His successor Sir John Murray IV (1851–1928) was publisher to Queen Victoria. Among other works, he published Murray's Magazine from 1887 until 1891. Competitor Smith, Elder & Co. was acquired in 1917.

His son Sir John Murray V (1884–1967), grandson John Murray VI (John Arnaud Robin Grey Murray; 1909–1993) and great-grandson John Murray VII (John Richmond Grey Murray; 1941–) continued the business until it was taken over.

In 2002, John Murray was acquired by Hodder Headline, which was itself acquired in 2004 by the French conglomerate Lagardère Group. Since then, it has been an imprint under Lagardère brand Hachette UK.[5]

John Murray archive[edit]

The archive of John Murray Publishers, from 1768 through to 1920, was offered for sale to the nation by John Murray VII for £31 million and the National Library of Scotland has acquired it, including the manuscript of Charles Darwin's Origin of Species. On 26 January 2005, it was announced that the National Library was to be given £17.7m by the Heritage Lottery Fund towards the £31.2m price offered by John Murray (on condition the library digitise the materials and make them openly available). The Scottish Executive agreed to make a contribution of £8.3m, with the National Library setting a £6.5m fundraising target for the remainder.[6][7][8][9][10]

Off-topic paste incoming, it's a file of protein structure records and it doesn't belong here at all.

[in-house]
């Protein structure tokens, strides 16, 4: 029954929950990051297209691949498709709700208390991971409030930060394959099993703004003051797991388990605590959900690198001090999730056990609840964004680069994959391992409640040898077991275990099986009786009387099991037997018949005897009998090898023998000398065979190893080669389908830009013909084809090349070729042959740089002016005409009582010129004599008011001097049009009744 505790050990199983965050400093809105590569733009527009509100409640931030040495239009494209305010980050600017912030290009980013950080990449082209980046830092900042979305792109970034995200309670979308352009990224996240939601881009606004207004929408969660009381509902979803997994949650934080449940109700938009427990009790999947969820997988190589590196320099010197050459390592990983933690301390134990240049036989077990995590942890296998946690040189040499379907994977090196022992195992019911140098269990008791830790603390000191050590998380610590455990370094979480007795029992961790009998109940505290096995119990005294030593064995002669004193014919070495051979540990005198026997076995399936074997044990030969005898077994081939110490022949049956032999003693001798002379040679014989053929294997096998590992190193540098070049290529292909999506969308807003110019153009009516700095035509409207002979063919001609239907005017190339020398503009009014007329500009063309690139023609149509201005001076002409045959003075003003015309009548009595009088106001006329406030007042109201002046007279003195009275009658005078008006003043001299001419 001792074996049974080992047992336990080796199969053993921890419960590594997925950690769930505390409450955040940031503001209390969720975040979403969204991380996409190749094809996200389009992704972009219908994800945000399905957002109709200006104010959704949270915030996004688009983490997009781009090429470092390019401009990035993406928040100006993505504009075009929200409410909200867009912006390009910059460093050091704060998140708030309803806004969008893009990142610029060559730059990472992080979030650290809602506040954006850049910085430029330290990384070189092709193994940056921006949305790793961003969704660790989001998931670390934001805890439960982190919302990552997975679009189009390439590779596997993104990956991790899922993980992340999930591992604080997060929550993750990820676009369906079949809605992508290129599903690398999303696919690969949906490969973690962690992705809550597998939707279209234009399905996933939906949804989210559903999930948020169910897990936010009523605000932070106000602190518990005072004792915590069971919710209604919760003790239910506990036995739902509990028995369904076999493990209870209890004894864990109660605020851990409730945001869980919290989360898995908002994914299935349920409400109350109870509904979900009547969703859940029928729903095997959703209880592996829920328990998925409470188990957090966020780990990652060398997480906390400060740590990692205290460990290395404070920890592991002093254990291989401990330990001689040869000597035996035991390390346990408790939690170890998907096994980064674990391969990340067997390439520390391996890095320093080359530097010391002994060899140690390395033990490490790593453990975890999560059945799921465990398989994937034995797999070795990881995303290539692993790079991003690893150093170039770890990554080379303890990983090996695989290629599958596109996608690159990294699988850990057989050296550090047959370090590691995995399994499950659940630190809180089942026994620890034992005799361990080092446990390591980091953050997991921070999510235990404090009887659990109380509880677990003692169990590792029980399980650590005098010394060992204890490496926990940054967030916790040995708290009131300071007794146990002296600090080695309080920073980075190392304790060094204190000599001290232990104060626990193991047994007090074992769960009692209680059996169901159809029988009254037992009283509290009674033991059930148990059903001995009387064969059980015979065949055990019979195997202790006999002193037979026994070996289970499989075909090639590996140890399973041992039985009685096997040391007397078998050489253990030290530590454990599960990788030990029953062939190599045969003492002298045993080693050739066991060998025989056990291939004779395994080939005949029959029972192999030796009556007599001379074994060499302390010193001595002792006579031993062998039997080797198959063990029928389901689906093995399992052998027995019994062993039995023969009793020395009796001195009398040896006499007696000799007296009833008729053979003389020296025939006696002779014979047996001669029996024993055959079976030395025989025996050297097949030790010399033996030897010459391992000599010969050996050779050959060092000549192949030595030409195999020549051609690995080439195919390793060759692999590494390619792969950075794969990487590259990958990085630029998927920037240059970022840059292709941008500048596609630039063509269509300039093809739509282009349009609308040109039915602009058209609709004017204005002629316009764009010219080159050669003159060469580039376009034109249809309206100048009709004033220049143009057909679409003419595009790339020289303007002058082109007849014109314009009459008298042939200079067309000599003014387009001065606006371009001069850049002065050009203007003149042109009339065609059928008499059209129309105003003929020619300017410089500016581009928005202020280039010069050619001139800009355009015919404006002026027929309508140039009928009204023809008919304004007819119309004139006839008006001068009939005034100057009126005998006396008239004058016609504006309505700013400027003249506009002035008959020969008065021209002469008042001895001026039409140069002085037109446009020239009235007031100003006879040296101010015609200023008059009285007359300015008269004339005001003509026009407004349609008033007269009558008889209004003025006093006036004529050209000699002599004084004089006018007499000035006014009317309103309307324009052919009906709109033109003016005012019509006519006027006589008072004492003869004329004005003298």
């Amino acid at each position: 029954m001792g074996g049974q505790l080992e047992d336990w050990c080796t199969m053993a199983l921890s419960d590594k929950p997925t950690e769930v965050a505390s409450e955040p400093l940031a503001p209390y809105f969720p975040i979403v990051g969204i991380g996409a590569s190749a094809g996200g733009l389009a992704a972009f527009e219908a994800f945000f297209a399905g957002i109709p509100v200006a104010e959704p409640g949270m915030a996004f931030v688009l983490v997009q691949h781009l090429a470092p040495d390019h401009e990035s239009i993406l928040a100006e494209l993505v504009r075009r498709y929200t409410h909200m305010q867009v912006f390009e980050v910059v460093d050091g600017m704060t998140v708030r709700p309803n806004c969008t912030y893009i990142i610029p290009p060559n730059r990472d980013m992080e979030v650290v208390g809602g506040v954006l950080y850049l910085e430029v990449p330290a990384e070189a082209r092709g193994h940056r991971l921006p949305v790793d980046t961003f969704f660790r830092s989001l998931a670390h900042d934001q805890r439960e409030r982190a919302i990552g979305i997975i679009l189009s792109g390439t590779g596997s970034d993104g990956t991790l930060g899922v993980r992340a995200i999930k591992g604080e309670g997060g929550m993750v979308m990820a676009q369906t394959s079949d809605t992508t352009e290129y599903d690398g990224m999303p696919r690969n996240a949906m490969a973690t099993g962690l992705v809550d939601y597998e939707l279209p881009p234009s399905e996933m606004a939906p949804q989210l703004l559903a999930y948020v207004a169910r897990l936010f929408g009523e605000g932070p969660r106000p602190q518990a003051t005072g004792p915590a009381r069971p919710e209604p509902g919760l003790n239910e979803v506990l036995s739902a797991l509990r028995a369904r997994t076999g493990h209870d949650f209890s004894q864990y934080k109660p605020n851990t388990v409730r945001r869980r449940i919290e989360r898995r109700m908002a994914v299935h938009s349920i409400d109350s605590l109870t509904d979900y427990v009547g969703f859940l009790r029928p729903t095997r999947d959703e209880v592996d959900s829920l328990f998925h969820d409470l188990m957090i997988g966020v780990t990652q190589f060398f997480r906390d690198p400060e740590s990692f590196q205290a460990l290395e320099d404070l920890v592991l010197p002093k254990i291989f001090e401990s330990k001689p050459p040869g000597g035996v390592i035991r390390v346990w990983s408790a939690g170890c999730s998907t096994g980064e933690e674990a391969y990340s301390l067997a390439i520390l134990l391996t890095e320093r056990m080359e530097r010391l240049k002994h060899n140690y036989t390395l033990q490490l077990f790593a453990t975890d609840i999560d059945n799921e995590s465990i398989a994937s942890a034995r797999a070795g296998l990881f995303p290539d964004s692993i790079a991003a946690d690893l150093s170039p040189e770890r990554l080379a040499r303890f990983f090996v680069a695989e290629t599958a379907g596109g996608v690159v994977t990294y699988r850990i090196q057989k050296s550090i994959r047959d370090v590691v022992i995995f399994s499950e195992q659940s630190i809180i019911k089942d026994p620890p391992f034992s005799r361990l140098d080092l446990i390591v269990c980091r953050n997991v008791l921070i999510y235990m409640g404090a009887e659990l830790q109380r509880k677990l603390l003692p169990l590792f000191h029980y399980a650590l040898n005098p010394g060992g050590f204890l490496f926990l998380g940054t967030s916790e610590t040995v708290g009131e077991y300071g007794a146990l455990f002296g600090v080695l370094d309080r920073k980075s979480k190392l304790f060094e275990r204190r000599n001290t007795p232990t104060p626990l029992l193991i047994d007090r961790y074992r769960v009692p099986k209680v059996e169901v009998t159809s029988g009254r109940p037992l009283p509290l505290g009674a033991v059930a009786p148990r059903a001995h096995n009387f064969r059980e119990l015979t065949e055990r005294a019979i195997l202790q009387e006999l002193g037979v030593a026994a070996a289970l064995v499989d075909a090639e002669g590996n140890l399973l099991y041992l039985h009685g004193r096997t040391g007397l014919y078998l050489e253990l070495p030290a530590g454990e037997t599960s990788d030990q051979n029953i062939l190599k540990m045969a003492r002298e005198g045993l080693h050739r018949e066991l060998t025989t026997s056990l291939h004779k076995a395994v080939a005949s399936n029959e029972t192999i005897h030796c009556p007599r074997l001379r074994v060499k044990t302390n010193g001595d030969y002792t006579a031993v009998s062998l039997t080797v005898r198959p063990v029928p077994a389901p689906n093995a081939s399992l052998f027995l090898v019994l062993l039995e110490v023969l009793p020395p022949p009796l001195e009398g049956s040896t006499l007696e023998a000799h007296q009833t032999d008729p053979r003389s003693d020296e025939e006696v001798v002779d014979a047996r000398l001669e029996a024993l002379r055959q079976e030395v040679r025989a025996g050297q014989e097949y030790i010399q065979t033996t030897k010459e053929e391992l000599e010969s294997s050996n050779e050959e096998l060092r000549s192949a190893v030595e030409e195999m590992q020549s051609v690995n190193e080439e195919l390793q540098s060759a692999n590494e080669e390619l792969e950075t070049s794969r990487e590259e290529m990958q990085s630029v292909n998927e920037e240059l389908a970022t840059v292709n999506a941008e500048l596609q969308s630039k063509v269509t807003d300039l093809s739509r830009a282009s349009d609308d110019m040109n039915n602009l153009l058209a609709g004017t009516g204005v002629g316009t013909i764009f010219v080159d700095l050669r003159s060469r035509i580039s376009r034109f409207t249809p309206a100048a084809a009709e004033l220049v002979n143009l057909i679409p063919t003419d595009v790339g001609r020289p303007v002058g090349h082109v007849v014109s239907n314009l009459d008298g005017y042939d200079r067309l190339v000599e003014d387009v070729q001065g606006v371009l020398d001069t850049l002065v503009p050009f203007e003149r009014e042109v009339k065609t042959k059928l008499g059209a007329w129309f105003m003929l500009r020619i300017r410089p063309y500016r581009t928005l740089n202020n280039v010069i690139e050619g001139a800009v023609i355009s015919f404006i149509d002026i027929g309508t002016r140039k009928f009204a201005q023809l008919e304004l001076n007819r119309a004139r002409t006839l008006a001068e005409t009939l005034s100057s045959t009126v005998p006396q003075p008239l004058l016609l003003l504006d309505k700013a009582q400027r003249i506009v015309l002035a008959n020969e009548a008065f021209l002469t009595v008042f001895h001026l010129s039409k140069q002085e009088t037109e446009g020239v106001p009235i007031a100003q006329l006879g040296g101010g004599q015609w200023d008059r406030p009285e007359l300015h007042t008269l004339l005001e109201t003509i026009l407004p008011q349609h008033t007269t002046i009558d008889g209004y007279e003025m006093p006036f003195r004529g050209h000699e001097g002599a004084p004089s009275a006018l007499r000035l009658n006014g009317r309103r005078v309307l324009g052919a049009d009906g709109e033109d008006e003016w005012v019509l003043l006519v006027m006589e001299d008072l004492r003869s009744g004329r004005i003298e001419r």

John Murray timeline[edit]

Film adaptations of John Murray titles[edit]

References[edit]

  1. ^ John Treadwell Nichols (1812), "(Printers and booksellers)", Literary Anecdotes of the Eighteenth Century 3, London: Printed for the author, by Nichols, Son, and Bentley, OCLC 1138961 
  2. ^ Belanger, Jacqueline; Peter Garside; Anthony Mandal; Sharon Ragaz (4 Jan 2003). "British Fiction, 1800–1829: A Database Of Production And Reception, Phase Ii: Advertisements For Novels In 'The Star', 1815–1824". Cardiff Corvey: Reading the Romantic Text. ISSN 1471-5988. Retrieved 23 September 2011. 
  3. ^ Eisler, Benita. Byron: Child of Passion, Fool of Fame, page 3.
  4. ^ Hershel Parker, Herman Melville: A Biography; Volume 1, 1819–1851, (Baltimore and London: Johns Hopkins University Press, 1996), 392, 482-84, 508-10.
  5. ^ Hachette UK (2008). "Corporate History Highlights". Hachette UK. Hachette UK. Retrieved 23 September 2011. 
  6. ^ "Stars back literary archive plans". BBC News. 24 April 2007. Retrieved 24 April 2007. 
  7. ^ "John Murray Archive unwrapped". Scottish Executive website. Retrieved 25 April 2007. 
  8. ^ "About the John Murray Archive". National Library of Scotland. Archived from the original on June 11, 2007. Retrieved 25 April 2007. 
  9. ^ "John Murray Archive Catalogue". National Library of Scotland. Retrieved 27 April 2007. 
  10. ^ "Pages from history". Scotsman.com. Retrieved 27 April 2007. 

Further reading[edit]

External links[edit]